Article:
To them, Anwar was not the solution but rather part of the problem. Anwar had played for high stakes in a game that determined his personal ascendancy to the top of Umno, and which didn't include non-Malay Malaysians. So when he faltered in his ambitious endeavour, don't blame the non-Malays for not buying his spin that it was about political reforms. That's about as plausible as the Bush administration's fabrication on the Saddam Hussein-Osama Laden link.
… we, who have felt the sting of Anwar's official hands, weren't and aren't so enamoured by his claim for ‘reformasi’.Anwar Ibrahim is a man who sang the Islamic tune when he was in Abim, the nationalist chant when in Umno, Paul Anka's songs when he's talking to the Western press and now lots of Canto-pop.
Then in The truth of Brahma's faces I quoted Proarte, who wrote a letter to Malaysiakini stating:
Anwar Ibrahim has squandered all the goodwill he generated in the aftermath of his sacking and persecution. He tried cleverly to reinvent himself as a 'reformist' hoping that the ‘rakyat’ would easily forget that he was a Mahathir and Umno man, responsible for much of the unhealthy division in our society using Islamic demagoguery and Malay chauvinism for political advancement.
I hope those naive believers in him would read Proarte’s description of the de facto leader as being “responsible for much of the unhealthy division in our society using Islamic demagoguery and Malay chauvinism for political advancement”. The term 'de facto leader' is in itself already a blasphemy to his oft-preached democracy - what hypocrisy!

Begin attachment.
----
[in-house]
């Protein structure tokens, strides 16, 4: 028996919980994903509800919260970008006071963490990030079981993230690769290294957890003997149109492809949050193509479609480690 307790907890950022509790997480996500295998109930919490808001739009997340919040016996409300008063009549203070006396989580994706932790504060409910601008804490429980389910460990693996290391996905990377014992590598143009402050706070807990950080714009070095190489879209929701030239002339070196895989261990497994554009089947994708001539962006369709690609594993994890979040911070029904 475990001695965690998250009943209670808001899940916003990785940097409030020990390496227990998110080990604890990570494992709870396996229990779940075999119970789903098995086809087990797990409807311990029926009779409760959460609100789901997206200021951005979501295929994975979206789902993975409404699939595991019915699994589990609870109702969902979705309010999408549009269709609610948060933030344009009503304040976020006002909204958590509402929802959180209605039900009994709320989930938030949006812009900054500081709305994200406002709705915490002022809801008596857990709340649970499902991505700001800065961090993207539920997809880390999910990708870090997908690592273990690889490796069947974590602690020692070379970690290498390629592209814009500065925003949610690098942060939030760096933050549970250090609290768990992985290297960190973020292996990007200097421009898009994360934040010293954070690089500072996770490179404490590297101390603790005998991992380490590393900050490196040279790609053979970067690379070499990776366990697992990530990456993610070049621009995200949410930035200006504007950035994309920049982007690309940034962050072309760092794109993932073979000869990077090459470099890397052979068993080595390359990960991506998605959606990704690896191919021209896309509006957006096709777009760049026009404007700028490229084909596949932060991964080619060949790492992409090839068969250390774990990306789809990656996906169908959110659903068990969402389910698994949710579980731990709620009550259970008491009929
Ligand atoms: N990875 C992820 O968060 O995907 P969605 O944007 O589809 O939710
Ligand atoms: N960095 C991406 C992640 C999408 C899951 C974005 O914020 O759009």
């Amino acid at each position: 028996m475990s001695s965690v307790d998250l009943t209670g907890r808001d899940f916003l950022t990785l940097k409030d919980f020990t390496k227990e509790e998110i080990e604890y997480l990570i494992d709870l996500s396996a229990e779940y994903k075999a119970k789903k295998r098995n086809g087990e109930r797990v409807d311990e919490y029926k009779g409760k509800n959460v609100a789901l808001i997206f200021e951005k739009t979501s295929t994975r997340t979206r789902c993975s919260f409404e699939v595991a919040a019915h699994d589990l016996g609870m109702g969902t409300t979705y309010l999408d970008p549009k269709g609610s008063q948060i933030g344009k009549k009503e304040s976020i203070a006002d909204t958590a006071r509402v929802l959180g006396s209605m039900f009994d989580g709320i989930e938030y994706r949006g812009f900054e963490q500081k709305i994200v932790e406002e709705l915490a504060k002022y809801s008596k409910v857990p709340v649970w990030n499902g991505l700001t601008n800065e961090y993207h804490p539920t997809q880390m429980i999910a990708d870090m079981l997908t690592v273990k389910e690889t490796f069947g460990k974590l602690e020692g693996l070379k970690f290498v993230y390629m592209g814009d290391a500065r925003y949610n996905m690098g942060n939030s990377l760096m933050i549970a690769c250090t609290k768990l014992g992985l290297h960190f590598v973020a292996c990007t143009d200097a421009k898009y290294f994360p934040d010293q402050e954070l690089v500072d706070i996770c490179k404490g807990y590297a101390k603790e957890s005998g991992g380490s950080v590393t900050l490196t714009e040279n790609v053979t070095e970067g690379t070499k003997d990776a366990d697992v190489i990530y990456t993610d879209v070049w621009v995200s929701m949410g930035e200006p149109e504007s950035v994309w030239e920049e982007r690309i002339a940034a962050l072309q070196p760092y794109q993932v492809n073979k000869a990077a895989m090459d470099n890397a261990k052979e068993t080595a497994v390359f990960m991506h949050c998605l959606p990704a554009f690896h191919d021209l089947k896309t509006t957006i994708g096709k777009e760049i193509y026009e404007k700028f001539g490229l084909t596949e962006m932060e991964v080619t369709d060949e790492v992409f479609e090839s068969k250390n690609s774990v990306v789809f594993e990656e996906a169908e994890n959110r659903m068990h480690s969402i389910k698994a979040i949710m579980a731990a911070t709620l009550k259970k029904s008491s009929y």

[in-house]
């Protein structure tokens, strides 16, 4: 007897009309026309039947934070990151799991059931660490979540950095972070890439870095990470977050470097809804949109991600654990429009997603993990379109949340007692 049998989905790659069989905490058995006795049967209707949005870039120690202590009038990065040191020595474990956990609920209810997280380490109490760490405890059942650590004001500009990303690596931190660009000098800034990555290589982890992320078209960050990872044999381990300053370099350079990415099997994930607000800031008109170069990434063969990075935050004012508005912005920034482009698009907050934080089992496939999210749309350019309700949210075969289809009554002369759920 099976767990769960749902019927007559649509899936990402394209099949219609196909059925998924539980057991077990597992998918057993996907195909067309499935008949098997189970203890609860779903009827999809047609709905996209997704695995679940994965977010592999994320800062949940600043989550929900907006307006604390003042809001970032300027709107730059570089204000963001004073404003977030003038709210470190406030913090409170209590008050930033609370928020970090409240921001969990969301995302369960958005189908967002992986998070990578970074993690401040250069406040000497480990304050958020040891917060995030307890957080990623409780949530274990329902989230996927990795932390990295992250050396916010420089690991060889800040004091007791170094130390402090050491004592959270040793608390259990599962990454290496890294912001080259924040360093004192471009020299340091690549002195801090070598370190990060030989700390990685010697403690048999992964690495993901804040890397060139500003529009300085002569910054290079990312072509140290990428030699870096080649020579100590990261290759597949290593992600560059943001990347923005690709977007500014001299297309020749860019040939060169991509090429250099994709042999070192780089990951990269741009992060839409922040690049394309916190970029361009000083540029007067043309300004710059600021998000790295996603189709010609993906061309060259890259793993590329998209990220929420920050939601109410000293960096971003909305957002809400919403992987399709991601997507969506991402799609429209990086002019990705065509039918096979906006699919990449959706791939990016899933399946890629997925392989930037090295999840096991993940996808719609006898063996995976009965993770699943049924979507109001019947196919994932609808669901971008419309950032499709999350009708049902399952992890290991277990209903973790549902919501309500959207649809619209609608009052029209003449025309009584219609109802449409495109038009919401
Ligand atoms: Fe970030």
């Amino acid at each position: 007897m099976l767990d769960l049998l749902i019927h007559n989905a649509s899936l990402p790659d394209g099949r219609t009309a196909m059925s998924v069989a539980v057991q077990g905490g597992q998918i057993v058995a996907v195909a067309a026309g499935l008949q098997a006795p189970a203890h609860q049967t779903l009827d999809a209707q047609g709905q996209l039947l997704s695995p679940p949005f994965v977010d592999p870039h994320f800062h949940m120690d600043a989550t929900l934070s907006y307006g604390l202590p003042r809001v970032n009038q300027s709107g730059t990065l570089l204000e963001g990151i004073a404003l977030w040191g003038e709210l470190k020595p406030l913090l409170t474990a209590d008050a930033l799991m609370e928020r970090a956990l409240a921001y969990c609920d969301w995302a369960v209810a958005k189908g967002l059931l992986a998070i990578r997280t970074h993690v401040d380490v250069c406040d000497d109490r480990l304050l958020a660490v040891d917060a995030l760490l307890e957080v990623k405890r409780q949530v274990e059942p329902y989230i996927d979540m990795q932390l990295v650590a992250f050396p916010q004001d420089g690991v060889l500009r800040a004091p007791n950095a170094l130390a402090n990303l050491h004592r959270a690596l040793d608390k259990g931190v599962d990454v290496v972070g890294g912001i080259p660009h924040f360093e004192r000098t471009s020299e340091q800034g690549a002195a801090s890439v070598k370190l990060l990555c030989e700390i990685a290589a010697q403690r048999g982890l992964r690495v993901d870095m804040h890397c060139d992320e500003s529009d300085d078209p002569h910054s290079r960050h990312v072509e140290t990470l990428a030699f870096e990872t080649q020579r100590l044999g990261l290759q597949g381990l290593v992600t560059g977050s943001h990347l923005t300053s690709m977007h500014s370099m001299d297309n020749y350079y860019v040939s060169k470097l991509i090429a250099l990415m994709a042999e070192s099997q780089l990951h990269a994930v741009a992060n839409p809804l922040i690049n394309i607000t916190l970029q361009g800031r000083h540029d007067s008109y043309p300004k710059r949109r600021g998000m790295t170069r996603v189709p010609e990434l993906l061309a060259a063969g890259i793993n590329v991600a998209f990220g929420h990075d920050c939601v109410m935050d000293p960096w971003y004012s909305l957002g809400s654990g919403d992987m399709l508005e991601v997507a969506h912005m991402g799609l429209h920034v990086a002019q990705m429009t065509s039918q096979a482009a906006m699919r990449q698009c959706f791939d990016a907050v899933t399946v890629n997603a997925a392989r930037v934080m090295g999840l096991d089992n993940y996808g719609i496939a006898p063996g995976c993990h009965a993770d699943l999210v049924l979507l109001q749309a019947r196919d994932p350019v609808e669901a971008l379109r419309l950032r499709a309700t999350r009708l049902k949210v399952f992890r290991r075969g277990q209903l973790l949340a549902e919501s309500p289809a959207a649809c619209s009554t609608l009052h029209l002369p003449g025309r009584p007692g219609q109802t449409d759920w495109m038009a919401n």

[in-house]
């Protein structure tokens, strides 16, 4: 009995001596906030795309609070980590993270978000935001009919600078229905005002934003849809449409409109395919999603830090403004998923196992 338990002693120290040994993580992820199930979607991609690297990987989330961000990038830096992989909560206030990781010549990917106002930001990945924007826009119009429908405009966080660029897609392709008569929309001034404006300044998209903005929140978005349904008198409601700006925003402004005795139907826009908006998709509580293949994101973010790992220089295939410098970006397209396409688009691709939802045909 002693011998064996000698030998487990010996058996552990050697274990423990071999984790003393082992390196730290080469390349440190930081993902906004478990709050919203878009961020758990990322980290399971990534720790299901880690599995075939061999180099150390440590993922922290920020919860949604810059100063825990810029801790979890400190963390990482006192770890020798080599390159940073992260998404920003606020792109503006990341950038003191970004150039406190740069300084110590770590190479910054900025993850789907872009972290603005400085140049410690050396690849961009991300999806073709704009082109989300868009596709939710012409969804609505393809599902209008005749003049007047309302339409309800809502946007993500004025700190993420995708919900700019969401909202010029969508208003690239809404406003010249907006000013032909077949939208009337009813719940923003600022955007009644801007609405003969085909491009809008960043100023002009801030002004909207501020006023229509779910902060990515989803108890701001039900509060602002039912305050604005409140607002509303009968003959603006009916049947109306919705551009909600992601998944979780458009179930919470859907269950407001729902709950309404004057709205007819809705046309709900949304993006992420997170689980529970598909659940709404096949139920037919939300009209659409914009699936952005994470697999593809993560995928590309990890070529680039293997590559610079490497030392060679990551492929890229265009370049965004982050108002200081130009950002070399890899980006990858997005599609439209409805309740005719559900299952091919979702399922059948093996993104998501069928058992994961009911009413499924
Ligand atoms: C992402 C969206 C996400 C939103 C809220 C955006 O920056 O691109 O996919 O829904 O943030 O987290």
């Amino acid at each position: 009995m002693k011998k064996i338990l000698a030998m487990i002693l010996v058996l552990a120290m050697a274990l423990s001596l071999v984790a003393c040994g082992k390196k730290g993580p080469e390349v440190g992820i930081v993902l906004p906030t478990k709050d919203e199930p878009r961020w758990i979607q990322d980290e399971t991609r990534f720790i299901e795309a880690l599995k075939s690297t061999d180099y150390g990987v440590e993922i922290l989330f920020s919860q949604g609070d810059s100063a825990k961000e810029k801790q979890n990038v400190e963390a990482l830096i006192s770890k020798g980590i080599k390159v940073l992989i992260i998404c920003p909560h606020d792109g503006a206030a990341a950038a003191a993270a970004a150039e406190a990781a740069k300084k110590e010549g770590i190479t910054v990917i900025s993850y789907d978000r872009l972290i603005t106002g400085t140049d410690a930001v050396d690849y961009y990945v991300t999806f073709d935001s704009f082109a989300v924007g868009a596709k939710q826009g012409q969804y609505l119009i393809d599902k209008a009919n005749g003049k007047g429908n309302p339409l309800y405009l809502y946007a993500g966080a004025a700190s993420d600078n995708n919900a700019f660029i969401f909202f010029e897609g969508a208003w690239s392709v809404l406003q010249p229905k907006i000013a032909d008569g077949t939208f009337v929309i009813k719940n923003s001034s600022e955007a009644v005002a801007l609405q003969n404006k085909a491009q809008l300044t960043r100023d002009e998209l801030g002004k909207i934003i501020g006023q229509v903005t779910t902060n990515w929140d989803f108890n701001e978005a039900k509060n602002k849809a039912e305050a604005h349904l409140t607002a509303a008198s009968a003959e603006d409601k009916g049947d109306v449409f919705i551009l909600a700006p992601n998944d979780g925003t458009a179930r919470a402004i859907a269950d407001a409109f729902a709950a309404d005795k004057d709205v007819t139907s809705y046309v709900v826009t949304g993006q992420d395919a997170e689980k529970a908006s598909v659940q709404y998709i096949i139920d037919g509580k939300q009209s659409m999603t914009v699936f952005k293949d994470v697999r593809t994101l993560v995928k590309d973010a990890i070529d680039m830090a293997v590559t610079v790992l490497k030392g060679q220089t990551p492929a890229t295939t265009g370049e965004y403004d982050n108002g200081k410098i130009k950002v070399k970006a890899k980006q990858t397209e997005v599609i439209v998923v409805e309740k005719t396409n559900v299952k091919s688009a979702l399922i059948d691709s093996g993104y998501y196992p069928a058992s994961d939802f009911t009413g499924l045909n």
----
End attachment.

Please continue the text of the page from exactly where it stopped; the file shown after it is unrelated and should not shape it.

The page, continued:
Anwar must realise his 'all things to all men' modus operandi is downright dishonest. He cannot use the language of secular idealism and democracy including the 'Jeffersonian Focus' in the West and when addressing a non-Malay crowd, and then be an Islamic demagogue who feels it is right that Lina Joy a Christian convert should be tried for apostasy in the syariah courts which he feels we should have 'more confidence' in. This duplicitous behaviour will be the unravelling of him and his party.
“... duplicitous behaviour ..” says it all. I had described him as Brahma-faced.
Anwar has also betrayed the people of Sabah over the Ma Zu issue in Kudat. Anwar has been silent on this issue. Abim, an institution which Anwar co-founded, has supported Sabah Chief Minister Musa Aman in preventing the Ma Zu statue from being erected.
So much for his 'wo men dou shi yi jia ren'.
The opposition however is divided and PKR has an unprincipled person as its de facto leader. The non-Malays in the party, including the self-conscious 'intellectuals' of PRM have been taken for a ride. Those who remain are pawns or opportunists who are drawn to delusions of grandeur and powerless party positions.
Please wake up!
Sadly, they could not resist their human desire for power and limelight, and were easily seduced by Anwar's rhetoric of justice, the primacy of human rights, freedom of conscience and upholding the secular nature of our constitution.
Urghhh, I need to wash myself!
But what happens if PKR is demolished? Will Anwar reinvent himself again?
Well, Baradan Kuppusamy also wrote: With PAS, Anwar is on a better footing. PAS traditionally saw Anwar as an ally even during Anwar’s Umno days and this was made possible by Anwar’s close relationship with PAS president, the late Ustaz Fadhil Nor, who saw him as his successor in PAS.
I guess we know where he will go then, as he had 'in spirit' when he was Education Minister!